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apart, and we know they’re going to move on to greater things. Bill Redlin is one of these people. I met Bill when I joined KU’s University Relations Department in 1977 as a young broadcaster. He was news director for KANU, the Lawrence public radio affiliate, and I looked up to him — to me, he was awe-inspiring. He was the consummate broadcast journalist, using his deep voice to provide listeners not just the news, but stories with context and thoughtful detail. After working at KANU from 1971 to 1981, Bill was recruited away for a prestigious position in Washington, D.C. Years later, I met his wife, Nina, at KU-related events. Intelligent and engaging, Nina is unforgettable in her own right. She warms up any room with her smile. Like many alumni, the Redlins formed lifelong connections at KU and leveraged their experiences here into successful careers. They have led interesting lives and have become loyal donors — you can read more about their life story on Page 20 of this magazine. Countless alumni have arrived on Mount Oread as young people with potential; their KU educations and experiences have catapulted them into rewarding careers. They represent the best of the Jayhawk spirit — down-to-earth, hard-working and competent. They can stand up to any challenge, anywhere and show the world the quality of a KU education. That is what motivates most KU alumni to give back to their alma mater. It’s a memory of making friends in a collegiate setting with outstanding faculty. But most of all, it’s a feeling of gratitude for a life transformed and the desire to lift others so they can improve their own lives. Each of us has a memorable story of coming to this university in the middle of the Heartland. Regardless of our background, our field of work or where we live, we recognize what the University of Kansas has meant in our lives. It’s a bond that connects us and makes us proud to be called Jayhawks.


EVERY GIFT MATTERS

BUILDING A GLOBAL COMMUNITY OVER WINTER BREAK IN DECEMBER 2017, SIX KU STUDENTS AND TWO PROFESSORS TRAVELED TO TORBECK, HAITI, TO BEGIN THE INITIAL BUILDING PHASE OF A COMMUNITY CENTER.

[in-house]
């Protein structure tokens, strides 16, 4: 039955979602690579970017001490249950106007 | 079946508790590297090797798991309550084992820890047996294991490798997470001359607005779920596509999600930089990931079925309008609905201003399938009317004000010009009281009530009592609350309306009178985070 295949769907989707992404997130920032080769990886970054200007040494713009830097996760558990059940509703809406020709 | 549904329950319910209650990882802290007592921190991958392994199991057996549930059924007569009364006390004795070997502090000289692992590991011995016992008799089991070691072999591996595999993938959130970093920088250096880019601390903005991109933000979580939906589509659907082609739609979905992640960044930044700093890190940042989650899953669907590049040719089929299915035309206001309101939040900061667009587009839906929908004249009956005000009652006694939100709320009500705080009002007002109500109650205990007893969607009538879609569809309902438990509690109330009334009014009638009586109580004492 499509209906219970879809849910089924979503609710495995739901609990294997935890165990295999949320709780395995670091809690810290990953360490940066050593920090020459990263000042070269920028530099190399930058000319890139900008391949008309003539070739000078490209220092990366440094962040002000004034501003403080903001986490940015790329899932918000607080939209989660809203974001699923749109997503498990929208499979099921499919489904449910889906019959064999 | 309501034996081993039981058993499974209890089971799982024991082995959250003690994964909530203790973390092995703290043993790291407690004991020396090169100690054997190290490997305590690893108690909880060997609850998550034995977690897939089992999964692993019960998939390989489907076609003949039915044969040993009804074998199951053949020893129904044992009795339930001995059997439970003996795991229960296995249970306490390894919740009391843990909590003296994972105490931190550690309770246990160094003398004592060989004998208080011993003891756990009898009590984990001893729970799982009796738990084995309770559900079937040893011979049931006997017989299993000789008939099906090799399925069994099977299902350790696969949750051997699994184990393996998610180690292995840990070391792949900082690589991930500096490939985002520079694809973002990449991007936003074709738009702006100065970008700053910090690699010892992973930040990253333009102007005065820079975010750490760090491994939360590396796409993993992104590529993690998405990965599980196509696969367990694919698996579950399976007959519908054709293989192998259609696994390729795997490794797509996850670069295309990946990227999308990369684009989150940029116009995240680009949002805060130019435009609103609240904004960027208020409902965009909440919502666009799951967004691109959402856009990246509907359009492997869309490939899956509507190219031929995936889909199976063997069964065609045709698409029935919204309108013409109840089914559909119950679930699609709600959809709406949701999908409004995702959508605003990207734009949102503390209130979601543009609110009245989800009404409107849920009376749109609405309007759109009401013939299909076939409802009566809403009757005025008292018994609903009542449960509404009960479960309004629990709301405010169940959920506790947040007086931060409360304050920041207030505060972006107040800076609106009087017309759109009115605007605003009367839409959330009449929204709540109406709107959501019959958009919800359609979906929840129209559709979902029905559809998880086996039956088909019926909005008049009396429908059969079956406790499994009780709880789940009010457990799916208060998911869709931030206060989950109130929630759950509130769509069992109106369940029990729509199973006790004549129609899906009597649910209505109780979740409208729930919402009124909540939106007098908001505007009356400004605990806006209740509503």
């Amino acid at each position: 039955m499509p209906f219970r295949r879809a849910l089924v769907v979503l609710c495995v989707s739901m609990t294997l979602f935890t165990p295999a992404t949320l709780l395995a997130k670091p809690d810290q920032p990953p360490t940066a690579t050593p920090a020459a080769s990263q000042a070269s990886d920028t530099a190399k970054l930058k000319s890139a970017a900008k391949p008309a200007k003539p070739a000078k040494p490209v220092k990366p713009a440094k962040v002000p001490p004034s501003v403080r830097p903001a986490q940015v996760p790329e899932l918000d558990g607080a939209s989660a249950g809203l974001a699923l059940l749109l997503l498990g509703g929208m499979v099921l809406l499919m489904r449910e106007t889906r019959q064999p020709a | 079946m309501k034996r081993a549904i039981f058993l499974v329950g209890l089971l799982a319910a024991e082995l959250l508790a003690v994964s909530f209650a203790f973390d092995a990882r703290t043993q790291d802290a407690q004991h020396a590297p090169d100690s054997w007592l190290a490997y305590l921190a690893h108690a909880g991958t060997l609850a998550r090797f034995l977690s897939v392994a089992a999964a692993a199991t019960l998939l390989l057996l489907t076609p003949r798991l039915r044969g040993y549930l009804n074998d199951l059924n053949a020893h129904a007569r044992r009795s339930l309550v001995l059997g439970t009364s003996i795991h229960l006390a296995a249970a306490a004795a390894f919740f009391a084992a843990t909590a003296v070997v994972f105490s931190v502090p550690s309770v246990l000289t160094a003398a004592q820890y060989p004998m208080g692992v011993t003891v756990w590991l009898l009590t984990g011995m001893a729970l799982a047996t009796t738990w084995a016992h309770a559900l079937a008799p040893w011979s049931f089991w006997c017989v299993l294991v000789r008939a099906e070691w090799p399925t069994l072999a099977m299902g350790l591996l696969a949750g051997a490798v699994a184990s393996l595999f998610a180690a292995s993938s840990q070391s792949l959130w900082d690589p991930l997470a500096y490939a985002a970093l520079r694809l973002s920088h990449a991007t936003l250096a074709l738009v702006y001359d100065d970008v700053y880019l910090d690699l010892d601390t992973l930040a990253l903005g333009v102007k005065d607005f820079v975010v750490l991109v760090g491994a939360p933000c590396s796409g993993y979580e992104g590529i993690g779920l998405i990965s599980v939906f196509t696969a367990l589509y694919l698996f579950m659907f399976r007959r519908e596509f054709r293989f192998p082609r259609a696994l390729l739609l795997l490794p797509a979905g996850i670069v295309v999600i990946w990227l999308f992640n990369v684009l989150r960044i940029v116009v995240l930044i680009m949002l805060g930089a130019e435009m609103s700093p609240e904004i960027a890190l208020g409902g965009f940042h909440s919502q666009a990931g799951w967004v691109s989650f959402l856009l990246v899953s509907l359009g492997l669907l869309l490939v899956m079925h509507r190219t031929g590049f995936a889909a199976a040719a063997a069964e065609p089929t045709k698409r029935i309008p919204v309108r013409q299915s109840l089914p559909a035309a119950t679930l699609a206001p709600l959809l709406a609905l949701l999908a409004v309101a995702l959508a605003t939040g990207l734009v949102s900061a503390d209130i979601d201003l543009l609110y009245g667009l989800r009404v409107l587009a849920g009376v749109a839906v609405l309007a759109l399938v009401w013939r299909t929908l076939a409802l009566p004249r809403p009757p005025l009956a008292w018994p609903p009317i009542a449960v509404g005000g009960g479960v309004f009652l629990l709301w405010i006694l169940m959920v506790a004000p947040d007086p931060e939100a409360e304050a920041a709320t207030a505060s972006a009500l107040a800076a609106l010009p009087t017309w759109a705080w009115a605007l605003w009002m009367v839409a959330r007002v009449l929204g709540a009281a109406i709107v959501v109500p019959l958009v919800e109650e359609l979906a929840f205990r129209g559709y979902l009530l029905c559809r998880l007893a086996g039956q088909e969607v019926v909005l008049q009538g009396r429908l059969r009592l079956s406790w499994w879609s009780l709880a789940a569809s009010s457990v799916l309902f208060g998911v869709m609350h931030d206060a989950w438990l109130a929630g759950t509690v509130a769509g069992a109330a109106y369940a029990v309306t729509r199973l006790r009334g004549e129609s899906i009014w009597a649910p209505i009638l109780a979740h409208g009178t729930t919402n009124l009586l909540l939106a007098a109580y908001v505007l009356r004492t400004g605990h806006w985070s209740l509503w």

Hurricane Mathew devastated Haiti in 2016, and it became clear that Torbeck needed a center that also could be an emergency shelter. “KU Architecture and Design has a history of working with underserved communities, and this remains an important part of our mission,” said Chad Kraus, associate professor in architecture and Haiti participant. First, they had to figure out how to fund their trip. Frank Zilm, Chester Dean Director of KU’s Institute for Health+Wellness Design, partnered with KU Endowment to create a LaunchKU crowdfunding campaign to send six students to Haiti. With a lead gift from Zilm and his wife, Margaret, the campaign raised just over $12,000 from 48 donors in 30 days. KU students and professors partnered with the Global Birthing Home Foundation, and the plans for the community center were developed by 12 students enrolled in the first-ever Global Studio course. The students learned how to use locally sourced materials such as rammed earth and bamboo for the center. The project quickly became an important lesson in design and also in transferring technology from one culture to another. The goal of the initial building phase was to construct rammed earth walls on an existing foundation. The plans were sent ahead of time, but when the team arrived, they discovered the foundation was not built accordingly. The team taught the community how to build a rammed earth wall at a different location. When the KU